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longer, and was afraid of outliving his usefulness. But when he spake of death, it was with great calmness and composure of mind and he declared, he was more afraid of the pain of dying, than of the consequences of death. However in that he was greatly favoured. For about a month before his death, he seemed more brisk and cheerful than he had been for some time: and his friends hoped they might have enjoyed him longer. But as he was walking a little way into the country, to see a friend, he had an unhappy fall, which bruised his leg. No danger was appre hended at first: but on the fourth day it threw him into a fever, the place mortified, and the mortification brought on a lethargy. All proper means were used, but in vain. When his friends roused him, he answered very sensibly: but soon fell into his dosing again, from which he never awaked. For on Wednesday morning, a little after nine of the clock, the fifth of this month, without either sigh or groan, or the least struggling, he in the most easy and composed manner breathed his last. An affectionate friend, who stood by his bed-side, tells: Though he never could bear 'to see any one die before, yet he saw nothing formidable, ' or to give him any uneasiness, except that he was losing 'his dear and faithful friend.'


Such has been the life, and such the death of our honoured friend. His life has been a course of laborious service in the church of God, and an example of uniform, steadfast, growing virtue; and his end has been peace. If we copy his example, and observe the rules of life, faithfully taught, and earnestly inculcated by him, we may hope to meet him again in a state of perfection and happiness. With these, and such like thoughts and considerations, let us comfort ourselves, and others, who sympathize with us, and mingle their tears with ours; being affected with the loss which both we and they have sustained.


4. Lastly, This subject is confirming and animating, as well as comforting.'

In our Father's house are many mansions. There are regions of light and immortality: there is a world, wherein dwells righteousness: where intelligent beings are admitted to the sublimest entertainments: where there is no death, nor pain, and where all sorrow and sighing are fled away. Forasmuch as such a joy is set before us, let us lay aside every weight, and perform the services now laying before us with fidelity and diligence.

We have had a new testimony to the truth of religion. Our deceased friend was "an Israelite indeed in whom

was no guile," John i. 47. Of his sincerity there were many undeniable proofs, and it was liable to no suspicions. He had as good reason, as any, to know, whether virtue has a real excellence, and whether it be recommended by religion, or be the will of God: whether it has any delights and comforts here, and may expect a reward hereafter. He has spoken and acted as if these things were true and certain; and, if they were not so, he would have told us.

Let us improve this thought for our establishment: let us reckon ourselves obliged to weigh maturely, and recollect frequently, what we have heard from him upon these important points, whether in public or private. Far be it, that any of the stated hearers, near relatives, or intimate friends of this excellent man, and faithful servant of God, should be so far misled by the temptations of the times, as ever to become infidels in opinion, or libertines in practice. I rather hope and believe, that remembering how he taught, and how he walked; and mindful of other helps, still afforded them; not forsaking the assemblies of divine worship, as is the manner of some; but by an open profession of religion animating and confirming each other; and joining with a love of liberty a hearty zeal for true piety, they will withstand the snares of an evil world, and maintain their integrity to the end of life and so be to him a crown of glory, and rejoice with him in the day of the Lord, Heb. x. 23-25.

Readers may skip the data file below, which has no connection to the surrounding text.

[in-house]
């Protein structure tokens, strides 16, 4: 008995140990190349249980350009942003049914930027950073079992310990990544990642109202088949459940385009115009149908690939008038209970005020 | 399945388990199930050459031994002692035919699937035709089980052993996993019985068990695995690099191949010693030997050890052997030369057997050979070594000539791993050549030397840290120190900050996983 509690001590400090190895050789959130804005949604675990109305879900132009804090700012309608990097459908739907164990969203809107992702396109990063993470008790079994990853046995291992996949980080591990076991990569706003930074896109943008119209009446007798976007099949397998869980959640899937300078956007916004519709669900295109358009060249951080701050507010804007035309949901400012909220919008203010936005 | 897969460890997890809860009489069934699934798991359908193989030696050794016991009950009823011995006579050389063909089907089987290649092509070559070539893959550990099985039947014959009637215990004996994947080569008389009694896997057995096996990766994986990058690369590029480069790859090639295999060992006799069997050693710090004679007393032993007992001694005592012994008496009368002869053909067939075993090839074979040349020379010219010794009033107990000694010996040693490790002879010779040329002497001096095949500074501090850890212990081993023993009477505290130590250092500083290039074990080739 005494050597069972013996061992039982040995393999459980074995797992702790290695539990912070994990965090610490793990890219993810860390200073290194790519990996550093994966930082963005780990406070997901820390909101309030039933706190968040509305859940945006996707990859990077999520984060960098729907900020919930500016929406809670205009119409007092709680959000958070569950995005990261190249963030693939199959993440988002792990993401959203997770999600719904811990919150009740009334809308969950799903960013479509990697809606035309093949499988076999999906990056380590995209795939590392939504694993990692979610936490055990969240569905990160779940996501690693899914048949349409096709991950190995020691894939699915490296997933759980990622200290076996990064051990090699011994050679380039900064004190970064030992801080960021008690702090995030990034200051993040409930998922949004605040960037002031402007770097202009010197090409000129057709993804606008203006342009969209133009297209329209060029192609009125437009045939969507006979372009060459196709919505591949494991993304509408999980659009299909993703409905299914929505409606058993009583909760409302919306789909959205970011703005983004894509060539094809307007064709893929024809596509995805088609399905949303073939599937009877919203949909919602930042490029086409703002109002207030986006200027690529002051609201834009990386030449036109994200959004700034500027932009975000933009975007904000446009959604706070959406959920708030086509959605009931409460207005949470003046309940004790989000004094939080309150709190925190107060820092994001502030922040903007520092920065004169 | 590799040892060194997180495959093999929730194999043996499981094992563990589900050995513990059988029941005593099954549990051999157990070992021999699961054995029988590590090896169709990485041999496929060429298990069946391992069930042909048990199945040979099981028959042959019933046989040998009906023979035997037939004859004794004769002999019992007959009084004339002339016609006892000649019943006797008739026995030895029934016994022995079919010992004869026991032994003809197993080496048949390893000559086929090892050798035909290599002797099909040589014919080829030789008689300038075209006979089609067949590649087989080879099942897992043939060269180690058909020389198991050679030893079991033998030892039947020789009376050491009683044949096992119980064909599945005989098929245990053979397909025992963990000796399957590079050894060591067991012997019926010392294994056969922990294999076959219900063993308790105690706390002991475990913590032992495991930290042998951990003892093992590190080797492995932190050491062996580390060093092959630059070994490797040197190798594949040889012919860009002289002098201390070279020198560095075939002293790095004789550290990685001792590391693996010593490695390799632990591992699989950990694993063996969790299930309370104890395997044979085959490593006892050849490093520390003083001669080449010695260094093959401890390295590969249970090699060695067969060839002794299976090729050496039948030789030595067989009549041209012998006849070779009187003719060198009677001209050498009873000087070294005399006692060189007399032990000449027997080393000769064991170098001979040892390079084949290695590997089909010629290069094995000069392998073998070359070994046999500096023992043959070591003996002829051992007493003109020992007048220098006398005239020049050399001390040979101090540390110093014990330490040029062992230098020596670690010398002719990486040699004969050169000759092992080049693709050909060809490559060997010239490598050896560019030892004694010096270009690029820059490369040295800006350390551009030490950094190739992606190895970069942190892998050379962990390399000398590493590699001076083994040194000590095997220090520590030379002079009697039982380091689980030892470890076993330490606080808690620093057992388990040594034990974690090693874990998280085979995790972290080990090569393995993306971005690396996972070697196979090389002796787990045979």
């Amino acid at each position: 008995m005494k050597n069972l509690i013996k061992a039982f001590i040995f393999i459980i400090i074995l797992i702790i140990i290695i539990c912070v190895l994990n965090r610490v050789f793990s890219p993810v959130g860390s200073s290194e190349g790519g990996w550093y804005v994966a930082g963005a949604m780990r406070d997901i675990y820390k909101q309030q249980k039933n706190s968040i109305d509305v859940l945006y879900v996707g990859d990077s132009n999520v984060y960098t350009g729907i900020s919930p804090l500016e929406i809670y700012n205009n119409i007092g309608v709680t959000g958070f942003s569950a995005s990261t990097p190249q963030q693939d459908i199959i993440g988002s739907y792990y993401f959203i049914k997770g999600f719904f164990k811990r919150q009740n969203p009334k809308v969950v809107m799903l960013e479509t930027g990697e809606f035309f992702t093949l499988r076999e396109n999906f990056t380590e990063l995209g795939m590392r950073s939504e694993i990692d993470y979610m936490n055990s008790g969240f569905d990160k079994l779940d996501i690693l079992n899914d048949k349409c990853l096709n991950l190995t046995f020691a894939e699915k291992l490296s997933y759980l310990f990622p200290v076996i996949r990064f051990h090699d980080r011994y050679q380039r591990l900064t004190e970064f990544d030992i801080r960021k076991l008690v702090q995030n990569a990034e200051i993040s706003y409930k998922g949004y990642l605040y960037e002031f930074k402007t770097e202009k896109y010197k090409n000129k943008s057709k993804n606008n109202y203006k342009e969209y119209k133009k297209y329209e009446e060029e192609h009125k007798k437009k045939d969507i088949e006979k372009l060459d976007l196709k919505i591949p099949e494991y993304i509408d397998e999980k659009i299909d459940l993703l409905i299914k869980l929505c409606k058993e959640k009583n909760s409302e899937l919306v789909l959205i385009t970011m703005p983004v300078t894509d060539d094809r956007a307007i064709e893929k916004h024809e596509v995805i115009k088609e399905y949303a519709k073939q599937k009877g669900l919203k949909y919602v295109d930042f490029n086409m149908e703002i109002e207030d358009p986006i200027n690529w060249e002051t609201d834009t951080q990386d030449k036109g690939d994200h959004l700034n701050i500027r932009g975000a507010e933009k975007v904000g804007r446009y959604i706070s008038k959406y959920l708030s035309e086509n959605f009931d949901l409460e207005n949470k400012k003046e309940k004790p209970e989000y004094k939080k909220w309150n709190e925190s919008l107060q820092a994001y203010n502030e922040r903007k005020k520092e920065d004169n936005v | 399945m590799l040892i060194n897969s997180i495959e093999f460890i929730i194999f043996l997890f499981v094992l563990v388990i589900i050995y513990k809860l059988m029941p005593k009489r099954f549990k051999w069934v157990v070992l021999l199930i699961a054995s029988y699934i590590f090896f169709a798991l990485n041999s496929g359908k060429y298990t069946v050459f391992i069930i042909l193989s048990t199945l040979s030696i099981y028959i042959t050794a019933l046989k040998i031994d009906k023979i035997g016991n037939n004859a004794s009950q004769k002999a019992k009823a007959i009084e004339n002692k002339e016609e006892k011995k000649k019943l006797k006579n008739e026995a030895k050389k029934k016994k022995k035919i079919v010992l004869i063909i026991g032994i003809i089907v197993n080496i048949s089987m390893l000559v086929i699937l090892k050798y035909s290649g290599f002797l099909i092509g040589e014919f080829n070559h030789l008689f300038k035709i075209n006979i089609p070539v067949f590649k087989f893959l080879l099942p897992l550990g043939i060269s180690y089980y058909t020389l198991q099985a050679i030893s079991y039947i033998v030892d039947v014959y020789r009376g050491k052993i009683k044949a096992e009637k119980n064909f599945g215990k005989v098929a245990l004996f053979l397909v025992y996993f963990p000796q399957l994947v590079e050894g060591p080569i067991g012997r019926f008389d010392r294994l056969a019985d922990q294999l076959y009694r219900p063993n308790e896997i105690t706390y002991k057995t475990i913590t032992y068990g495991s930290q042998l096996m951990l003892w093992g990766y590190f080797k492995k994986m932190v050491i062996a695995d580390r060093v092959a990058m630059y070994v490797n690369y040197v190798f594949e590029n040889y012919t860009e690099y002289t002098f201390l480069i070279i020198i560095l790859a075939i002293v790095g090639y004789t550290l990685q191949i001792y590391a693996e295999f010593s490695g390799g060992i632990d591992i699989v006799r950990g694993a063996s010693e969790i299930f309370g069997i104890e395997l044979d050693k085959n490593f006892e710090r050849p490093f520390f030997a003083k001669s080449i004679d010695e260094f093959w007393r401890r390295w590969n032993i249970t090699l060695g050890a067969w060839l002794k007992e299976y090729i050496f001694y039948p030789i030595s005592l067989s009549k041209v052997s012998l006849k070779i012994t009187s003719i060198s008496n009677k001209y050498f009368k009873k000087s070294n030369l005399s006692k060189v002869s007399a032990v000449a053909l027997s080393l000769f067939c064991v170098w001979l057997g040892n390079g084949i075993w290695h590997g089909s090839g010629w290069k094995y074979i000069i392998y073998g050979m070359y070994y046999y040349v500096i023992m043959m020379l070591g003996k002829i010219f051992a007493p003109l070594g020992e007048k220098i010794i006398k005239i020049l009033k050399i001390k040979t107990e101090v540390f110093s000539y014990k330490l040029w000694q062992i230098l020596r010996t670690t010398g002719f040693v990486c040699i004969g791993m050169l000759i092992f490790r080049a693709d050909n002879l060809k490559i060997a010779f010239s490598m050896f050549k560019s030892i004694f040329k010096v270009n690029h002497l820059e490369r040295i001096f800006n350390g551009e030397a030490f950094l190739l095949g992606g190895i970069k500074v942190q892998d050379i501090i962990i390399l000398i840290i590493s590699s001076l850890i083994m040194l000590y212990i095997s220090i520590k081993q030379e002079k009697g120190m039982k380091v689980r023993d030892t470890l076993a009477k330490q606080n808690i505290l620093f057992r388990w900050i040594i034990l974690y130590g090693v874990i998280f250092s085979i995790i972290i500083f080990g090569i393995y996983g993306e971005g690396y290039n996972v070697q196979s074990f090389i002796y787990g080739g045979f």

Finally," my beloved brethren, let us be steadfast, unmoveable, always abounding in the work of the Lord: forasmuch as we know that our labour shall not be in vain in the Lord," 1 Cor. xv. 58.




I thought on my ways, and turned my feet unto thy testimonies. Psal. cxix. 59.

IN these words two things are observable; first, the Psalmist's practice: "He thought on his ways." Secondly, the result and consequence of that practice: "He turned his feet unto God's testimonies."

The text therefore presents to us these two points, consideration, and the happy effect of it; reformation, or amendment. These will be the subjects of the present discourse: and this is the method to be observed by us:

I. To show what is implied in consideration, or thinking on our ways.

II. To observe the proper effect thereof, which is amend


III. After which, in the way of application, I would recommend the practice of consideration by some motives.

I. I am to show in the first place, what is implied in consideration, or thinking on our ways.

1. It implies a recollecting, and taking a survey of our past conduct, with a view of detecting the sins and errors of it, as well as observing the good we have done.

To think on our ways is to recollect and bring to remembrance the past actions of our life, good and bad: more especially our latter, but also our former conduct: nor only our outward actions, but likewise our thoughts and intentions, the principles and views of our actions, in the several past periods of our life, and the various circumstances we have been in: how far our behaviour has been suitable to the dispensations of Divine Providence towards us: what we have been, and what we have done: how we have behaved in times of prosperity, or of adversity: how far we have regarded and performed, or neglected and omitted, the duties owing to God or men, in the stations we have been in; by which it may appear, that this is a wide field of meditation to expatiate in.